The most controversial claim, mentioned four times in the dossier, was that Iraq could deploy chemical and biological weapons within 45 minutes of the order being given. In June Mr Campbell said in a letter to the parliamentary Foreign Affairs Committee (FAC), which was examining the decision to go to war in Iraq, that he asked Mr Scarlett to make 11 changes in the dossier. None of them concerned the 45-minute allegation, but the Hutton inquiry has disclosed his original letter to the JIC chief, which asks for 15 changes - one of which is on precisely this point. Mr Scarlett's draft says: "The Iraqi military may be able to deploy chemical or biological weapons within 45 minutes of an order to do so." Mr Campbell comments that "'may' is weaker than the document's summary", which says "could deploy". "The language you queried ... has been tightened," Mr Scarlett replies, and the dossier made public on 24 September says: "Intelligence indicates that the Iraqi military are able to deploy chemical or biological weapons within 45 minutes of an order to do so." Mr Campbell also told the FAC that the 45-minute claim was in the first draft of the dossier he saw. When it was pointed out last week that there was no mention of it in a document considered by a meeting he chaired on 5 September, he answered that as far as he was concerned, the process only began when Mr Scarlett was brought in. That was not how he put it in a note after the meeting, however, which said: "Regarding the dossier, substantial rewrite."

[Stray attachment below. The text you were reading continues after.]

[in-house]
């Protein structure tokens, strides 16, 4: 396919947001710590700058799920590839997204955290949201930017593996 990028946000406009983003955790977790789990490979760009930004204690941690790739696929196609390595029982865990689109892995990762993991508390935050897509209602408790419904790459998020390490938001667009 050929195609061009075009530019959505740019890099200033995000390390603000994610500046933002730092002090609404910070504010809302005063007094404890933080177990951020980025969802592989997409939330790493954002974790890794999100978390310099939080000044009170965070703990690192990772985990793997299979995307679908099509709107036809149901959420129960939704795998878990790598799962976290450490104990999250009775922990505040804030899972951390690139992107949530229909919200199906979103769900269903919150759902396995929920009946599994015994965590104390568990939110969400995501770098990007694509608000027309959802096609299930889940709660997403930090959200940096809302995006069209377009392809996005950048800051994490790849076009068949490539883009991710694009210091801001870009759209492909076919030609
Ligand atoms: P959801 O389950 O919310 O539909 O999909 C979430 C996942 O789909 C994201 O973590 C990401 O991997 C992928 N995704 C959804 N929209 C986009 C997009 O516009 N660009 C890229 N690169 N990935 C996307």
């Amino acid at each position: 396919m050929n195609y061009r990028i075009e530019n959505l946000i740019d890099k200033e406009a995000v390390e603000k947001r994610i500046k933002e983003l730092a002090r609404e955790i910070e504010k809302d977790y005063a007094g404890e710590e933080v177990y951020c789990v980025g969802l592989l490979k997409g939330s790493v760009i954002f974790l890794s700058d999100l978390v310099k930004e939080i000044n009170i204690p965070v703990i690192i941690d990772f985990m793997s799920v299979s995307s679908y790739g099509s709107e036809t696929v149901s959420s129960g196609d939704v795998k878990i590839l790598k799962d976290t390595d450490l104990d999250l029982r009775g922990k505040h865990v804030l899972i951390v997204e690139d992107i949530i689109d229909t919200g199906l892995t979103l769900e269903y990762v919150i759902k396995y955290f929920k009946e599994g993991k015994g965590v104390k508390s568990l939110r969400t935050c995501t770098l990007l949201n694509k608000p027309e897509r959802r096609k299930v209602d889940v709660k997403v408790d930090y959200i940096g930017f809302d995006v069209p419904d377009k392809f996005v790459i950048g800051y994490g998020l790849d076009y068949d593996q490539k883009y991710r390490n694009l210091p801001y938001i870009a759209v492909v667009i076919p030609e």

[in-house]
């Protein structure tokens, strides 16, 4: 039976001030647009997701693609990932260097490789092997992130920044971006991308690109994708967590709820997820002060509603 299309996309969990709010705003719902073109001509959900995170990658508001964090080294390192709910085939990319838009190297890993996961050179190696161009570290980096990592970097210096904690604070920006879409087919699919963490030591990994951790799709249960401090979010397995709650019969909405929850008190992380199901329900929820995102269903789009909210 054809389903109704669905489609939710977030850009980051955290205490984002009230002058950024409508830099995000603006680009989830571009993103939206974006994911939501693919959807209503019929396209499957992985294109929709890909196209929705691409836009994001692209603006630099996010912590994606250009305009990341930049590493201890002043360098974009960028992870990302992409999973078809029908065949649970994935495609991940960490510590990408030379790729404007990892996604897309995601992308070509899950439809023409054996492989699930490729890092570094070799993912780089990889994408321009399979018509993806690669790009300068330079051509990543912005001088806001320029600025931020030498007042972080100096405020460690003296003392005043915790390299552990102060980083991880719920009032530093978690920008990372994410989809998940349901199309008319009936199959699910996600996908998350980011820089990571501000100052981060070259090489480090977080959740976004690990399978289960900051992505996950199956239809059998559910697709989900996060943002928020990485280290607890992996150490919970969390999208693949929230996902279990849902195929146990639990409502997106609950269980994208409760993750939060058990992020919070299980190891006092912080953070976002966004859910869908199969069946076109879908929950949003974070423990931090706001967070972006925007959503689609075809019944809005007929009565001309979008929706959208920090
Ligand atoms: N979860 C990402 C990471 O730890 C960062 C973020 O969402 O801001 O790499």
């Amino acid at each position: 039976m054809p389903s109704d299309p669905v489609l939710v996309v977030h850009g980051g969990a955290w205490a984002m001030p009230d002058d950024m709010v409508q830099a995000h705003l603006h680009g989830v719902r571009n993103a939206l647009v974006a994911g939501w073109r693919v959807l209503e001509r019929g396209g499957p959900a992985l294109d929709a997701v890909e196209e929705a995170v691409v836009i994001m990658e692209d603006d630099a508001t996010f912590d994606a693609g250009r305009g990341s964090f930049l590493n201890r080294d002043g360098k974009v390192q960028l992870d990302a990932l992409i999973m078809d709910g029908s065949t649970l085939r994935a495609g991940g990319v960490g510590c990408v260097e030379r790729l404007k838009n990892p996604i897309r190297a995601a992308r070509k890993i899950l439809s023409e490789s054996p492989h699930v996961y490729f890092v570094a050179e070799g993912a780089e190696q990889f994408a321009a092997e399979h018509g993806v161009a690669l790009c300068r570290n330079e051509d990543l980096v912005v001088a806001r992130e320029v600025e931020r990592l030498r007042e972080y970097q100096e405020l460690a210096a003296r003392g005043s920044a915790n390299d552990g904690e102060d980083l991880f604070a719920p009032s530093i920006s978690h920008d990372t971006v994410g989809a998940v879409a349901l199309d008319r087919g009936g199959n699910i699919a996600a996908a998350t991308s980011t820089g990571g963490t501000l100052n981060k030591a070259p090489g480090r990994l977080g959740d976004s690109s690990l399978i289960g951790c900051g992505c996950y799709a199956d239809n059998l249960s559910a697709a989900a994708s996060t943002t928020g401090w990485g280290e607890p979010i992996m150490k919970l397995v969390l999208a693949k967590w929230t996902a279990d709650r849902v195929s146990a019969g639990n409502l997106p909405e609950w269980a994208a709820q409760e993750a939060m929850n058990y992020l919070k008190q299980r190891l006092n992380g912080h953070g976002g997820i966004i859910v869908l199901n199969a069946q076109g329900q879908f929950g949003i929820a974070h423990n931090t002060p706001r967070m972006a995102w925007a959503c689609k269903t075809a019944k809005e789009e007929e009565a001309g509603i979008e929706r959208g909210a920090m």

This set off a process in which junior officials sent lengthy emails on the various drafts of the dossier, most of which Mr Campbell said he had not answered. "Much of the evidence we have is largely circumstantial," confesses one. "It's getting there, but it needs more work," says Mr Pruce on 11 September. Mr Campbell told the inquiry: "Pruce is a very good press officer, but this is him making contributions effectively above his pay grade."

Higher-paid figures had their own concerns, however. The same day Philip Bassett, a senior adviser to Mr Blair, writes: "Very long way to go ... Think we're in a lot of trouble with this as it stands." And Tom Kelly, one of the Prime Minister's two official spokesmen, comments: "There is one central weakness ... We know that he [Saddam] is a bad man... We know he is trying to get WMD - and this shows that attempts are intensifying. But can we show why we think he intends to use them aggressively, rather than in self-defence?"